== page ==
Peace and conflict studies is an interdisciplinary concentration that focuses on the factors that lead to human conflict and aggression, including those that are psychological, sociological, anthropological, environmental, political, economic, religious, and historical in nature. The program also examines levels of conflict ranging from small interpersonal disputes to large scale and international conflicts.
The concentration combines classroom instruction with experiential learning. We require students to have at least one winter term project, study away, or summer experience that focuses on skills directly related to peace and conflict studies. You can tap into the college’s network of alumni and resource organizations to help you secure an appropriate internship or off-campus experience.
Any student, regardless of major, may pursue a concentration in peace and conflict studies. However, the concentration does not substitute for a major or minor. You should meet with a peace and conflict studies advisor to develop the right course of study based on your major and areas of interest. Additionally, you will need to submit a plan outlining your intended course of study and how the concentration will be an intellectually coherent course of study.
In the peace and conflict studies concentration, you will study not only the factors that lead to human conflict and aggression but also examine levels of conflict, both individual and group. You will explore the potential connections between issues of social and environmental justice and violent conflict, including the relationship between different forms of violence—structural versus episodic violence, for example—and perceptions of injustice. In addition, students may augment the intellectual study of peace and conflict with experiences outside of the classroom in the form of fieldwork and internships.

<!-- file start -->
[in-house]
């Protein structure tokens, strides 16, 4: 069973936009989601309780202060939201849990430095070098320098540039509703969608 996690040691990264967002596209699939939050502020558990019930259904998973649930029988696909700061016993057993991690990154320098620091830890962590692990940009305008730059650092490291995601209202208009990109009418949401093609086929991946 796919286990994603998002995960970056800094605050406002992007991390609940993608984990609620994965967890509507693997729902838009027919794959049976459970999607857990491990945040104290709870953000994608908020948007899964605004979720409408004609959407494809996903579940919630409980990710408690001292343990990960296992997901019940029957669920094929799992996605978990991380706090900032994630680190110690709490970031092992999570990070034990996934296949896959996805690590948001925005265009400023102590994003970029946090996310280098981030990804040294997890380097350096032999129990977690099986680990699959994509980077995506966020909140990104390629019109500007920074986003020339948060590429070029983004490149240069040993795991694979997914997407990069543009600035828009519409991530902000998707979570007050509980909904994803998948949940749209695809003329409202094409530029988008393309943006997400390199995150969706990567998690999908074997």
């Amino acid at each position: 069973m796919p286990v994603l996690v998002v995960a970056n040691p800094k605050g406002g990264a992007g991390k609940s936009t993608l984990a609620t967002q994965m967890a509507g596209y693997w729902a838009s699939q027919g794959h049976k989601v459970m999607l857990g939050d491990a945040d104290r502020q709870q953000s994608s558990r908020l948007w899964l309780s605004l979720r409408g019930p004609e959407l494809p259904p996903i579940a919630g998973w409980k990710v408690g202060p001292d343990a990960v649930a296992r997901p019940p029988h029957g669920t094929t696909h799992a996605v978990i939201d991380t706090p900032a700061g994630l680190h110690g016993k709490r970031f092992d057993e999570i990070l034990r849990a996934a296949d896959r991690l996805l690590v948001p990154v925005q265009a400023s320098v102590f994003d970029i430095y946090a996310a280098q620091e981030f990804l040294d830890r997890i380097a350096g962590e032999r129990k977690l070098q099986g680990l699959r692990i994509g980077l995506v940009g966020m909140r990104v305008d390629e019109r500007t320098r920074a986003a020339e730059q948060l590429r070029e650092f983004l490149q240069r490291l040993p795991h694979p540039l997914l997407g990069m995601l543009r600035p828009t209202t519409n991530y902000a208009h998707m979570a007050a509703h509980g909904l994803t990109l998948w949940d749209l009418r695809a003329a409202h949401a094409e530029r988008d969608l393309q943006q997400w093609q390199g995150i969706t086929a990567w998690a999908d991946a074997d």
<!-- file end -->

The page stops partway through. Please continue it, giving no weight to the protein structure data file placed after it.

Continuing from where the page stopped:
Students may benefit from the Class of 1958 Peace and Conflict Studies Endowed Support Fund. Established by alumni, this endowment provides funds for speakers, programs, lectures, travel, research, and other activities that support the academic and experiential aspects of the concentration.
In its inaugural year, the fund supported five winter term projects; transportation for students undertaking assignments in Kenya, El Salvador, and Cuba; study of police actions during the Republican National Convention; and a workshop in Oberlin about community activism. The college’s General Faculty approved the concentration in 2008 and offered the first courses in fall 2009. The concentration is a result of widespread student interest in the causes of conflict and nonviolent means for resolving them. Initially presented by students and community members as an Experiential College class in 2005, efforts began thereafter to develop and offer a for-credit peace studies program.
- ANTH 278 Human Rights, Universalism, and Cultural Relativism
- ENVS 101 Environment and Society
- HIST 293 Dirty Wars and Democracy
- PSYC 204 Cultural Psychology
- POLT 119/PSYC 118 Introduction to Peace and Conflict Studies
- POLT 227 War, Weapons and Arms Control
- SOCI 227 Race and Ethnic Relations
PACS Committee members and instructors:
- F. Stephan Mayer, professor and chair, psychology
- Stephen Crowley, associate professor, politics
- Michael Fisher, professor of history
- Mohammad Jafar Mahallati, presidential scholar on Islam
- Kristina Mani, assistant professor, politics
- Baron Pineda, associate professor and chair, anthropology
- Sarah Schuster, associate professor, art